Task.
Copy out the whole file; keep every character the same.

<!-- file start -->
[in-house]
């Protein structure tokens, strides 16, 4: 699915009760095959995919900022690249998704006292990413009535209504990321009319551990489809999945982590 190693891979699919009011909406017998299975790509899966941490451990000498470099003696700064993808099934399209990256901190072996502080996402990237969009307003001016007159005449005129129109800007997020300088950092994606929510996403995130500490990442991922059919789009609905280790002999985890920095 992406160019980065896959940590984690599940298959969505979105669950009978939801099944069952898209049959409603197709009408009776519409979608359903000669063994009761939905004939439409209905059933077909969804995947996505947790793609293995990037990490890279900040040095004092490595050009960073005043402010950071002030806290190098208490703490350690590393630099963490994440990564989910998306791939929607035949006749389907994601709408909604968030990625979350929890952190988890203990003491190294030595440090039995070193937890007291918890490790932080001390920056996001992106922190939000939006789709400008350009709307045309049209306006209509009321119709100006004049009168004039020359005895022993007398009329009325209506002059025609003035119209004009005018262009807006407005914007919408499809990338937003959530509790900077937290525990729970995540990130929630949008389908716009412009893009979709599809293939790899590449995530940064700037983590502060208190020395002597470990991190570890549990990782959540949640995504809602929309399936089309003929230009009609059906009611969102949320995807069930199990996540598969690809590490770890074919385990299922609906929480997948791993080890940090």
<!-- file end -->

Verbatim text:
[in-house]
């Protein structure tokens, strides 16, 4: 699915009760095959995919900022690249998704006292990413009535209504990321009319551990489809999945982590 190693891979699919009011909406017998299975790509899966941490451990000498470099003696700064993808099934399209990256901190072996502080996402990237969009307003001016007159005449005129129109800007997020300088950092994606929510996403995130500490990442991922059919789009609905280790002999985890920095 992406160019980065896959940590984690599940298959969505979105669950009978939801099944069952898209049959409603197709009408009776519409979608359903000669063994009761939905004939439409209905059933077909969804995947996505947790793609293995990037990490890279900040040095004092490595050009960073005043402010950071002030806290190098208490703490350690590393630099963490994440990564989910998306791939929607035949006749389907994601709408909604968030990625979350929890952190988890203990003491190294030595440090039995070193937890007291918890490790932080001390920056996001992106922190939000939006789709400008350009709307045309049209306006209509009321119709100006004049009168004039020359005895022993007398009329009325209506002059025609003035119209004009005018262009807006407005914007919408499809990338937003959530509790900077937290525990729970995540990130929630949008389908716009412009893009979709599809293939790899590449995530940064700037983590502060208190020395002597470990991190570890549990990782959540949640995504809602929309399936089309003929230009009609059906009611969102949320995807069930199990996540598969690809590490770890074919385990299922609906929480997948791993080890940090």